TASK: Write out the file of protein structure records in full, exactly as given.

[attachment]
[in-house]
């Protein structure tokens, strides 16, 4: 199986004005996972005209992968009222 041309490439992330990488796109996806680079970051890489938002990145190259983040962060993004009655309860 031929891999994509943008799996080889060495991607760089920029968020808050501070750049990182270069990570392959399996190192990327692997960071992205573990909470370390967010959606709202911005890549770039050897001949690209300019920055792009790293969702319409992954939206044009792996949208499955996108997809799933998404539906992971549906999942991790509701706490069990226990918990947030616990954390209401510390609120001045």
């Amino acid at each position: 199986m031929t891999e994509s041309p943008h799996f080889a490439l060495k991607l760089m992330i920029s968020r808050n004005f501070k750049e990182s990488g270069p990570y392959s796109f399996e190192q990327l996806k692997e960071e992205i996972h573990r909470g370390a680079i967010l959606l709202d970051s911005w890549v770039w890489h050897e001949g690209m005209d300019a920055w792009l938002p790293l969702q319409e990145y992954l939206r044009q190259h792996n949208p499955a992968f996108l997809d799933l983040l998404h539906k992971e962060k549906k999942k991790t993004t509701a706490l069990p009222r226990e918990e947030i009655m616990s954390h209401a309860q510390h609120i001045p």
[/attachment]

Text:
[in-house]
């Protein structure tokens, strides 16, 4: 199986004005996972005209992968009222 041309490439992330990488796109996806680079970051890489938002990145190259983040962060993004009655309860 031929891999994509943008799996080889060495991607760089920029968020808050501070750049990182270069990570392959399996190192990327692997960071992205573990909470370390967010959606709202911005890549770039050897001949690209300019920055792009790293969702319409992954939206044009792996949208499955996108997809799933998404539906992971549906999942991790509701706490069990226990918990947030616990954390209401510390609120001045």
């Amino acid at each position: 199986m031929t891999e994509s041309p943008h799996f080889a490439l060495k991607l760089m992330i920029s968020r808050n004005f501070k750049e990182s990488g270069p990570y392959s796109f399996e190192q990327l996806k692997e960071e992205i996972h573990r909470g370390a680079i967010l959606l709202d970051s911005w890549v770039w890489h050897e001949g690209m005209d300019a920055w792009l938002p790293l969702q319409e990145y992954l939206r044009q190259h792996n949208p499955a992968f996108l997809d799933l983040l998404h539906k992971e962060k549906k999942k991790t993004t509701a706490l069990p009222r226990e918990e947030i009655m616990s954390h209401a309860q510390h609120i001045p």